Regarding iron being huge, it really looks like it is almost the holy grail of health, particularly for men. Being “borderline fanatical” about lowering it certainly describes how I have felt since getting tested mid last year and having read Dennis’, Anthony Colpo’s and Richard Nikoley’s postings about it. Big kudos to Dennis for all his work on this issue. Looking forward to the book.
Hi Daniel, thanks. I need to read that book.
Continuing the prostate topic: are you aware of any relation between using IP-6 and prostate health? My bottle of IP-6 (Source Naturals is the brand) has a statement about it having “significant protective and growth regulating effects on various cells and tissues including those of the colon, breast and prostate.” I’d be interested to know if you are aware of any research on this. (And maybe it ultimately is iron chelation related.) Hopefully, prostate health will be a new topic that you will write about!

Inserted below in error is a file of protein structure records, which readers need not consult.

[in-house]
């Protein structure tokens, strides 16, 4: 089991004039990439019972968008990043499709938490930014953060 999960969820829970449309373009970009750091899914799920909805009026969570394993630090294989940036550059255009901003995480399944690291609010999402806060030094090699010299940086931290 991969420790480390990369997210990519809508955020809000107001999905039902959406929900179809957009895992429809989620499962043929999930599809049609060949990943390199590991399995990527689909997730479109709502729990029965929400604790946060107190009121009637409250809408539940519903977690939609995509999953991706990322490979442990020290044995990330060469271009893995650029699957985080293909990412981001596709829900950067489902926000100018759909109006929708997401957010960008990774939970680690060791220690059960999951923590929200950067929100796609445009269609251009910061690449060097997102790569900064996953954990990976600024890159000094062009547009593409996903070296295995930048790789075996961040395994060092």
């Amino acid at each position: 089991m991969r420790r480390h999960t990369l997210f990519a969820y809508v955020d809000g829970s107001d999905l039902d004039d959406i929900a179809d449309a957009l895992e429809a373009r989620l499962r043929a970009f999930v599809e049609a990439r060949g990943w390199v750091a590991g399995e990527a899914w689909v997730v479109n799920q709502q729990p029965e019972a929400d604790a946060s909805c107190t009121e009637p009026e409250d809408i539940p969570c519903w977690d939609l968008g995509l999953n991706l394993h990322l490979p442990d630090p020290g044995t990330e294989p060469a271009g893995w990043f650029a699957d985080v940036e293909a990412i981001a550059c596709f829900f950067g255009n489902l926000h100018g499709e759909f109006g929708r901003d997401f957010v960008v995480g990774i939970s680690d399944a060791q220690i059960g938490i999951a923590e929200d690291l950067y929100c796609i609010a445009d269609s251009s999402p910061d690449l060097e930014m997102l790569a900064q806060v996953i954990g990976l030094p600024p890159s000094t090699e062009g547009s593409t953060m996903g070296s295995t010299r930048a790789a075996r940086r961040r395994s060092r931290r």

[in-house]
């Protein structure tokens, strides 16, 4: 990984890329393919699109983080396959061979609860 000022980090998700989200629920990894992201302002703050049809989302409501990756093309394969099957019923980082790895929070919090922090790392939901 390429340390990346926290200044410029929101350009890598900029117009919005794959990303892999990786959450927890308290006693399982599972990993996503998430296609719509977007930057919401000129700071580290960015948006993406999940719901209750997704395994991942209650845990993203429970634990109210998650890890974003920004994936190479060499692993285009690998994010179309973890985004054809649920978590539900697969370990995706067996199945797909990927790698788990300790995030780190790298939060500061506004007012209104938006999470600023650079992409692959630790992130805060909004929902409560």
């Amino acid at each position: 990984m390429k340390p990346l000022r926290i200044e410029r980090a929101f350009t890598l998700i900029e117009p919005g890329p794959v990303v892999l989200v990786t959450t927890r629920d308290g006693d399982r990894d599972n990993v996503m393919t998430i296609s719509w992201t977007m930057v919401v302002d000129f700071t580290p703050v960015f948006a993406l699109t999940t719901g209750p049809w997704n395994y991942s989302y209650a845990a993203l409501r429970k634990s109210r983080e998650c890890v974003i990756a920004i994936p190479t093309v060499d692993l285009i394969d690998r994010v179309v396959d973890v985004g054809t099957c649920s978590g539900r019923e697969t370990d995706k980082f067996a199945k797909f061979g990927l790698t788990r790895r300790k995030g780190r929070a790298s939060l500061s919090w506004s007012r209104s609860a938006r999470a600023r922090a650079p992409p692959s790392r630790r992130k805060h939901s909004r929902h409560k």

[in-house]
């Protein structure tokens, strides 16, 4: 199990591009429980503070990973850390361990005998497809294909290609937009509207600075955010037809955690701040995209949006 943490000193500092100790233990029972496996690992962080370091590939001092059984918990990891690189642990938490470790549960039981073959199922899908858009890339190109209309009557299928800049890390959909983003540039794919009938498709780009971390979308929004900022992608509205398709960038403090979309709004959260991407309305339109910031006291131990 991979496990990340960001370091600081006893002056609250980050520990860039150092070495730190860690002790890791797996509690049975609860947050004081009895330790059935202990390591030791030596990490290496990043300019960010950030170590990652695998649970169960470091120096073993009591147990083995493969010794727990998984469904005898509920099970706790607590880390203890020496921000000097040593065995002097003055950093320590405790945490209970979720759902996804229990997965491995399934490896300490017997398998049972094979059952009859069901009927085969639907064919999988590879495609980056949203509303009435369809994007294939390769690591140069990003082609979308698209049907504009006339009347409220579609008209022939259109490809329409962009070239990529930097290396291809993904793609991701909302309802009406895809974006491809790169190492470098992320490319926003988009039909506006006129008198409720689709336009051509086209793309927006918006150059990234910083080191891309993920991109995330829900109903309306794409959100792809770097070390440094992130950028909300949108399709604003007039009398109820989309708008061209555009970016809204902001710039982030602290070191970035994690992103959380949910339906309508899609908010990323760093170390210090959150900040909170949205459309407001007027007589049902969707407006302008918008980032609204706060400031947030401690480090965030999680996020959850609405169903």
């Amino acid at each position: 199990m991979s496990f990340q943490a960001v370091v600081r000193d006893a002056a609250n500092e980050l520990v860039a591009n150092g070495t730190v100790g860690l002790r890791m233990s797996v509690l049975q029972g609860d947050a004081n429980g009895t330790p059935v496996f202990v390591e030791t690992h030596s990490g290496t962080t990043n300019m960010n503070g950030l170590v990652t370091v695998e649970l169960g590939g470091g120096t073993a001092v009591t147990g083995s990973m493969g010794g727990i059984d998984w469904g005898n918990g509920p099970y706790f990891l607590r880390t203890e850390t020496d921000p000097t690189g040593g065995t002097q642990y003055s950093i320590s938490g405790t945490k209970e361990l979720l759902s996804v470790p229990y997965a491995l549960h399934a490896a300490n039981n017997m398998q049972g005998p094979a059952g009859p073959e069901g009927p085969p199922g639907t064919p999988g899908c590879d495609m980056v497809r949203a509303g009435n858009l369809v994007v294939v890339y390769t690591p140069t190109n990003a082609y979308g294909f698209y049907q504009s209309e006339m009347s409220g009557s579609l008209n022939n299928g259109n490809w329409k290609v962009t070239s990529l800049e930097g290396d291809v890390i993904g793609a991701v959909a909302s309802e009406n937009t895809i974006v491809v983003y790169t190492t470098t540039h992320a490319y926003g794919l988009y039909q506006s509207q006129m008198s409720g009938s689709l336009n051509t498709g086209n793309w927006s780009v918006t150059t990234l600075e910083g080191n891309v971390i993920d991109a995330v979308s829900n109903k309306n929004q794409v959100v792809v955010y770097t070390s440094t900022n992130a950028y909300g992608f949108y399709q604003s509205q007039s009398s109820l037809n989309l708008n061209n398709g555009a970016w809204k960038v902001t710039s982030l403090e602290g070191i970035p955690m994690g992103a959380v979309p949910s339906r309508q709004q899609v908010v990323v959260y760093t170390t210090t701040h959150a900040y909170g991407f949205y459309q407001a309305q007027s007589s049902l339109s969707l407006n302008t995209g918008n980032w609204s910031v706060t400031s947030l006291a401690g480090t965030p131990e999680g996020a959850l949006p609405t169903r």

Daniel, yes, IP6 improves prostate health in animal models. Mice getting IP6 and implanted with prostate cancer cells had 75% less tumor growth. https://cancerpreventionresearch.aacrjournals.org/content/6/1/40.full Good idea, I’ll write about that topic.
Hi Dennis, delighted to hear that you’re planning on summarizing your iron discoveries in a new book. I have a couple of questions: